Saturday, March 26, 2005

So, this is progress, huh?

I don’t mind pumping my own gas. It would be nice if I didn’t have to on really cold days, but there’s one full-service station in town and its owner charges a fortune for gas. With the gas pumps so high-tech now, it’s easy to stick your card in the machine, pump, and go. It only takes five minutes. That being said, I can now get on with my gripe for today. Is the economy really so bad that stores must install these self-service checkout machines? When I saw them in Kroger, I wasn’t too thrilled. You don’t get good conversation from a machine! It’s the American Way to stand in line and read "National Enquirer" and contemplate what flavor of gum we want to chew for the next week. I mean, how else are we going to know where Elvis is now or how many illegitimate children Princess Diana has with Dodi on their private island. (Maybe they live next door to Elvis.) And if I have to try to figure out how to use a self-service checkout machine I’m not going to be buying any gum, no sir. Every time I pass one in Kroger I see that no one is using the machines, so I’m not the only person who feels this way. Now Wal-Mart has installed them! Hasn’t their management been to Kroger to see that these are duds and wastes of space? I’ve always thought that if Kroger would just lower their prices more people would shop there, thus eliminating their need to cut back on hiring, but Wal-Mart is always busy making money faster than it can be printed, so why the self-service machines? Well, I haven’t seen anyone using them in Wal-Mart, either. This morning I was in Home Depot, and guess what? Oh, yeah, they got ‘em, too. I completely understand why Home Depot does, since they have two employees, total, to run the entire store at any given minute of the day. Today, I was in a hurry and didn’t want to try to figure out their ignorant machine, and I didn’t have to! No. An employee appears out of thin air and rings up my stuff on the self-service machine. I cannot say how ludicrous the situation seemed. My friend Tylonia’s sister, Ann, got charged a service charge from her bank because she had used the drive-through window more than five times in one month. When Ty told me this I couldn’t believe it. It seems that when Ann opened her checking account with this bank, she was told that the type of account she opened didn’t have a monthly service charge if she only looked at a human being five times a month or less when she used the bank. She could use the ATM all she wanted at no charge, but forget looking at a person and having contact with a human! What is my point? We, The People, want a little personal help when we leave our house and go to a store and buy stuff. Let me rephrase that: we want human contact, no matter how annoying, obnoxious, irritating, or ignorant the human is, whenever we whip out our wallets. I have an idea for these tightwad businesses that do not want to pay people to work for them: close your stores and we’ll all just buy online from now on. I would love it if UPS delivered my coffee and cornflakes to my door once a week!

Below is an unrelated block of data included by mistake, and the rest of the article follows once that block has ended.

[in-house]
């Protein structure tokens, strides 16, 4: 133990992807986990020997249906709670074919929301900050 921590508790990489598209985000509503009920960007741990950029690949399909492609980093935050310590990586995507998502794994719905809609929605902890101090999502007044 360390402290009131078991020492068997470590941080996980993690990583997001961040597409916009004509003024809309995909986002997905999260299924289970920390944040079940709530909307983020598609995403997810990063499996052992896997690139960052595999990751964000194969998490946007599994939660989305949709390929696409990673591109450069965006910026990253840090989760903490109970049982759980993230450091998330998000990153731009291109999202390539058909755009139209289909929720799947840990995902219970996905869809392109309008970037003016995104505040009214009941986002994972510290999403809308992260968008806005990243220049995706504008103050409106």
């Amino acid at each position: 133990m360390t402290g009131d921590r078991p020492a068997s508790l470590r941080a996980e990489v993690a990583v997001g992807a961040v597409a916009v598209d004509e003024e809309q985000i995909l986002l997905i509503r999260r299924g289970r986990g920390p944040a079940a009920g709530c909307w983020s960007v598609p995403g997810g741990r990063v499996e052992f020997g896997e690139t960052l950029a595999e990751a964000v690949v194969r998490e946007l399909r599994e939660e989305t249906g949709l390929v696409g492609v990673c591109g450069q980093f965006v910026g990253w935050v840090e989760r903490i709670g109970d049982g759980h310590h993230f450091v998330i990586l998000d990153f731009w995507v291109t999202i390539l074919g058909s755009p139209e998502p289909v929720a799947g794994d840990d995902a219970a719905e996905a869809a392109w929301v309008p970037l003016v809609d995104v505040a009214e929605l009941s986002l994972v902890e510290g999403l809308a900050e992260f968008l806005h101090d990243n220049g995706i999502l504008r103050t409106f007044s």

This reminds me of a joke that I was e-mailed last week:

Husband says, "last night I came home from work and my wife demanded that I take her someplace expensive. I took her to the gas station."

Je t'aime,

1 comment:

Anonymous said...

The only thing worse then self-checkout is being in a hurry and deciding to self-checkout because it's got the shortest line and then once you're stuck there because some retard who doesn't know how to use self-checkout takes an hour to scan all her groceries and decides she wants to write a check.